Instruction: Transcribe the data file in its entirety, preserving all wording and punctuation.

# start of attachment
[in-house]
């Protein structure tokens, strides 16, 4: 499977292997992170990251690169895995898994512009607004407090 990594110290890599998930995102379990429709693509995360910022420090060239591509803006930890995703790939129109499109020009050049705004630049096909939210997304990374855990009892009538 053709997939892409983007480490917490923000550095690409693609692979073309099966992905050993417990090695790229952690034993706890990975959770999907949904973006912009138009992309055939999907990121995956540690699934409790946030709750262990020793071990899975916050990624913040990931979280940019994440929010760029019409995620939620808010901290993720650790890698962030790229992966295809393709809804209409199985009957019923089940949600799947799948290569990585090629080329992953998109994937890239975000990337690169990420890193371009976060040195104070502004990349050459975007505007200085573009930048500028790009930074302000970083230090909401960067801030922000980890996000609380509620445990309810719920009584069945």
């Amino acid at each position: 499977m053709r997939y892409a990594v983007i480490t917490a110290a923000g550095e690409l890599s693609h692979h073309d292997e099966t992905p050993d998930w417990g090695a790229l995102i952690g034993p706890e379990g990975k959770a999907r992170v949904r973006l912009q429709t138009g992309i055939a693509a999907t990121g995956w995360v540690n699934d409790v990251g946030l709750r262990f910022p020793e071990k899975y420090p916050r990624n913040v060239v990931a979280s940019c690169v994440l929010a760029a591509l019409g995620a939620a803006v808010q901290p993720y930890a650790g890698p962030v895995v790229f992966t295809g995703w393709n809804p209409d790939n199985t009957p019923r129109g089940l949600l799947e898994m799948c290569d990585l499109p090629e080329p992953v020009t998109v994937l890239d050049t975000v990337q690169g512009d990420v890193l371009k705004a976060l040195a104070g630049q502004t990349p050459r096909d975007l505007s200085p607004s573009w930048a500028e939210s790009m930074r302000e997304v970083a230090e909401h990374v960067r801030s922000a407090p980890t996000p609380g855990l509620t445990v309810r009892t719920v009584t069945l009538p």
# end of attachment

[in-house]
């Protein structure tokens, strides 16, 4: 499977292997992170990251690169895995898994512009607004407090 990594110290890599998930995102379990429709693509995360910022420090060239591509803006930890995703790939129109499109020009050049705004630049096909939210997304990374855990009892009538 053709997939892409983007480490917490923000550095690409693609692979073309099966992905050993417990090695790229952690034993706890990975959770999907949904973006912009138009992309055939999907990121995956540690699934409790946030709750262990020793071990899975916050990624913040990931979280940019994440929010760029019409995620939620808010901290993720650790890698962030790229992966295809393709809804209409199985009957019923089940949600799947799948290569990585090629080329992953998109994937890239975000990337690169990420890193371009976060040195104070502004990349050459975007505007200085573009930048500028790009930074302000970083230090909401960067801030922000980890996000609380509620445990309810719920009584069945």
């Amino acid at each position: 499977m053709r997939y892409a990594v983007i480490t917490a110290a923000g550095e690409l890599s693609h692979h073309d292997e099966t992905p050993d998930w417990g090695a790229l995102i952690g034993p706890e379990g990975k959770a999907r992170v949904r973006l912009q429709t138009g992309i055939a693509a999907t990121g995956w995360v540690n699934d409790v990251g946030l709750r262990f910022p020793e071990k899975y420090p916050r990624n913040v060239v990931a979280s940019c690169v994440l929010a760029a591509l019409g995620a939620a803006v808010q901290p993720y930890a650790g890698p962030v895995v790229f992966t295809g995703w393709n809804p209409d790939n199985t009957p019923r129109g089940l949600l799947e898994m799948c290569d990585l499109p090629e080329p992953v020009t998109v994937l890239d050049t975000v990337q690169g512009d990420v890193l371009k705004a976060l040195a104070g630049q502004t990349p050459r096909d975007l505007s200085p607004s573009w930048a500028e939210s790009m930074r302000e997304v970083a230090e909401h990374v960067r801030s922000a407090p980890t996000p609380g855990l509620t445990v309810r009892t719920v009584t069945l009538p």